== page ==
A Possible Objection

The objection might be made that fetal research makes the best of a bad situation. Under current law in the United States, and even more importantly, in the current cultural situation, abortions will take place. The numbers vary somewhat, but each year in the U.S. we can expect well over one million of them. Forbidding fetal research would not eliminate abortion or make parents want, or at least not harm their children. Why not bring some good out of something tragic?

This objection appeals to a reasonable moral principle. If one cannot prevent evil, then one should try to minimize it or make the best of it. But the undertaking of fetal research without proper authorization is ifselfan evil insofar as it dishonors the remains of a human being. A human body, even a corpse, is not material that can be used at will. Abortion denies the humanity of the unborn in a grave way, and research on aborted fetuses denies humanity again. We would not consider the body of a six year old "donated to science" unless parental consent were given, even if such research would put a tragic event to a good use. Indeed, only a Dr. Frankenstein would illicitly take a corpse for research without proper permission because such use violates the dignity of a human person whose remains should be respected.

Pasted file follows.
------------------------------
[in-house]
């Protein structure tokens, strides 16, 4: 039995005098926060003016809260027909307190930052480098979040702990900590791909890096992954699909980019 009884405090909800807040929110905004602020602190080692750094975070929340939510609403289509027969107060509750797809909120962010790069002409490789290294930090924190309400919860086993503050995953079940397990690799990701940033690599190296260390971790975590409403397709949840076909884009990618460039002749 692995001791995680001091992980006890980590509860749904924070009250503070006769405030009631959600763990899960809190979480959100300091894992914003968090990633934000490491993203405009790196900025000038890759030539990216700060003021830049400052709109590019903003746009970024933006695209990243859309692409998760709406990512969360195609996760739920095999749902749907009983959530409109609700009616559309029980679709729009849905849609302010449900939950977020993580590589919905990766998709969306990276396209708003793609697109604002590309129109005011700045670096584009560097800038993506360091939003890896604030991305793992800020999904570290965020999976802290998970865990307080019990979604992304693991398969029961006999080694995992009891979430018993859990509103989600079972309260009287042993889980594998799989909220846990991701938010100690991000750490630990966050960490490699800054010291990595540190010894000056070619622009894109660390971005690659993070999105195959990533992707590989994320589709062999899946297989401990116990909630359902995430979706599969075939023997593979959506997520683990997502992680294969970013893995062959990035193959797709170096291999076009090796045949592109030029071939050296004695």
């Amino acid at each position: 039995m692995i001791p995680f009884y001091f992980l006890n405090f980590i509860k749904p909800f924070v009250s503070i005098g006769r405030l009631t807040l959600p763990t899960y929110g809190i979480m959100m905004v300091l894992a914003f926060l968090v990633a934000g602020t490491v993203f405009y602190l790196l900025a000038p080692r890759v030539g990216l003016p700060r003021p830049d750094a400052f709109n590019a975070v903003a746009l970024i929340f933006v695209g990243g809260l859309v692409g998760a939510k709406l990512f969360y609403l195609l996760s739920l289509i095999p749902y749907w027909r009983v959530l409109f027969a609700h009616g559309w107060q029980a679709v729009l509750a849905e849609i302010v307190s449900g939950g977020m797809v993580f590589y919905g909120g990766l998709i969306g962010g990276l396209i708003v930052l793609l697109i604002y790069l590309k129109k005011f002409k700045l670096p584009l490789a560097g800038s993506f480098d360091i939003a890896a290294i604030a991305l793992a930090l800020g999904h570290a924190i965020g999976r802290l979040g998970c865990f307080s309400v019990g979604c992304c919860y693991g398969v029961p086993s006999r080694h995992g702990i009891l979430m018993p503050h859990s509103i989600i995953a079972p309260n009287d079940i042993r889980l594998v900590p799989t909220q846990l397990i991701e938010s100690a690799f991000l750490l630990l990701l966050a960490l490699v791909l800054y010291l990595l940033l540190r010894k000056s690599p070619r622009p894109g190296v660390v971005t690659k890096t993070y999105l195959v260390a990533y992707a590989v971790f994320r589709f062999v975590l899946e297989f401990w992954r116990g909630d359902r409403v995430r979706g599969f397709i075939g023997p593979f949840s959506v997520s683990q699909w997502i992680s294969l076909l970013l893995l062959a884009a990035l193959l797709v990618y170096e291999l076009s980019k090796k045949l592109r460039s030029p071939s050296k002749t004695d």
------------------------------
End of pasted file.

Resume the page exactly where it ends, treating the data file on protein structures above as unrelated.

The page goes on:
Even if the embryo or fetus is not obtained from abortion, the other most common way of obtaining fetal tissue, namely by destroying "spare embryos" left over from in vitro fertilization, is also problematic. Another danger of embryo experimentation and fetal tissue use consists in a dehumanization of unborn human life as just so many "spare parts" for the use of others. This has become a special problem in the scientific effort to obtain human stem cells.

John Paul 11, in Evangelium vitae, notes that this dehumanization is one of the harmful side effects of various artificial kinds of reproduction: